“Although the U.S. industry has made rebuilding pork demand in Mexico a top priority, there is definitely a lingering effect from the retaliatory duties, which were in place for nearly a full year,” Halstrom said. “While it is a great relief to once again move pork to Mexico duty-free, ratification of the U.S.-Mexico-Canada Agreement would certainly help the psychology of the market and bolster our major customers’ confidence in the U.S. supply chain.”

Although dramatically higher than a year ago, September pork exports to China/Hong Kong pulled back from the large totals posted over the previous two months as China’s domestic pork supplies felt increasing pressure from African swine fever (ASF). September volume was 51,192 mt, up 158% from a year ago, while value increased 123% to $115.6 million. For January through September, exports to China/Hong Kong were up 47% in volume (407,514 mt) and 25% in value ($833.5 million).

“Obviously we are anxious to learn the details of the phase 1 agreement between the U.S. and China and hopeful that it removes obstacles for U.S. pork,” Halstrom said. “Exports to China/Hong Kong are improving, but certainly not to the level that could be achieved if U.S. pork returned to normal tariff levels and if the U.S.-China agreement addresses non-tariff barriers as well.”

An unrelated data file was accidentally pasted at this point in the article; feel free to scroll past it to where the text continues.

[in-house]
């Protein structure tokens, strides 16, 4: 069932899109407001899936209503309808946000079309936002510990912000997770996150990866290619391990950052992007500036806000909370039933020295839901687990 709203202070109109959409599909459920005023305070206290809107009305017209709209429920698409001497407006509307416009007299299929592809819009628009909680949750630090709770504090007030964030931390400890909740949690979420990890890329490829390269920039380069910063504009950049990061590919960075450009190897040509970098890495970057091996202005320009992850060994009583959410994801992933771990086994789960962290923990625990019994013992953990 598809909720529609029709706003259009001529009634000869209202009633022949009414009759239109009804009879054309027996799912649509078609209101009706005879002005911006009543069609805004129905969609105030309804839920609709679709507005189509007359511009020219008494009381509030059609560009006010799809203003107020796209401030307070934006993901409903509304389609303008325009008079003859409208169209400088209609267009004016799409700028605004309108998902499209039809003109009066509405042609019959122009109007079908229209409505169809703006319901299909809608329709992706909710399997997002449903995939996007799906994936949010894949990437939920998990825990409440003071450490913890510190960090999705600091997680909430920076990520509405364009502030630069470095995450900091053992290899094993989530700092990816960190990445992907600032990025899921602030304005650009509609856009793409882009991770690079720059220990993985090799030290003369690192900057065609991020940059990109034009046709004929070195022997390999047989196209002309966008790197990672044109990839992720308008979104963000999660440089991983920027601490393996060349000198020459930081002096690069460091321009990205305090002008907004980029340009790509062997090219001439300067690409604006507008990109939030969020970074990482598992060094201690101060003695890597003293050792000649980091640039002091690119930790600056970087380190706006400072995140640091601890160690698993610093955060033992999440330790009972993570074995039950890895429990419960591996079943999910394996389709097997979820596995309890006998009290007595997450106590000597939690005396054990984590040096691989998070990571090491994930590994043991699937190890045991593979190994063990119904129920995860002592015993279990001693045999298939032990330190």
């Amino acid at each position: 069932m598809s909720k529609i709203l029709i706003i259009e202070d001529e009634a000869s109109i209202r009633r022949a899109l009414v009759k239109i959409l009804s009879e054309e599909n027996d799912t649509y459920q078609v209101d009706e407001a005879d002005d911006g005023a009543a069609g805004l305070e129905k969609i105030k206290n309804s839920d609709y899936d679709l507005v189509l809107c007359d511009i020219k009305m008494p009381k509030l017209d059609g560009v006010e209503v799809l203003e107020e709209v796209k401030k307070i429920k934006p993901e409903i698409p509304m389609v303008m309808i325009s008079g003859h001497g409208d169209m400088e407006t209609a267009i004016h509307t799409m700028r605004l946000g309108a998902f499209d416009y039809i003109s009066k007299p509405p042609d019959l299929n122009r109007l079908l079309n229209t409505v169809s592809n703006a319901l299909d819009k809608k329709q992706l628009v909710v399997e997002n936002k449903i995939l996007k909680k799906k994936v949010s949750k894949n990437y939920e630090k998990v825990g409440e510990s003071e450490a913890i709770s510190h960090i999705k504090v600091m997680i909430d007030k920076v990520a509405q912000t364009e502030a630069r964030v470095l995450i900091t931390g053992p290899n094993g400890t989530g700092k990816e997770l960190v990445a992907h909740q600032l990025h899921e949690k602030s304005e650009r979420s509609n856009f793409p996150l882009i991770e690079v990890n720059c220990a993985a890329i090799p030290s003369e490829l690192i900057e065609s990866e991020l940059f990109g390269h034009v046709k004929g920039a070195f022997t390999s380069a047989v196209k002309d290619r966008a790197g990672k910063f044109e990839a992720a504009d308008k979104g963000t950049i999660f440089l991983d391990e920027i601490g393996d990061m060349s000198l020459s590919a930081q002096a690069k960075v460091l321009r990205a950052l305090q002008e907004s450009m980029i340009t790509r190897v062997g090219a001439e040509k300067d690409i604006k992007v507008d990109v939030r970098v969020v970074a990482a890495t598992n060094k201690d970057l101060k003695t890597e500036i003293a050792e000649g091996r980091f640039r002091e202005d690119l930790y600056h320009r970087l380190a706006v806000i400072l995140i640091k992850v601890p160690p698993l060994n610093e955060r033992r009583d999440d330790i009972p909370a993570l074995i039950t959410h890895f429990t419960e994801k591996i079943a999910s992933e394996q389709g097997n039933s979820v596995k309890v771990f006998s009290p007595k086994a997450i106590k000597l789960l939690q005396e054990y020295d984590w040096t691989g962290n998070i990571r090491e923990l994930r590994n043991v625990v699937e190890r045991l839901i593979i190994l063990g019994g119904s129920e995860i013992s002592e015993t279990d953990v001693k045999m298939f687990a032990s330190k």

The U.S. pork industry stands to benefit significantly from the U.S.-Japan trade agreement, which will bring tariffs on U.S. pork in line with those imposed on major competitors such as Canada and the European Union. Japan remains the leading value destination for U.S. pork, but September volume was down 8% to 27,812 mt and value fell 5% to $116.2 million. Through September, exports to Japan trailed last year’s pace by 6% in both volume (278,352 mt) and value ($1.14 billion).

January-September highlights for U.S. pork include: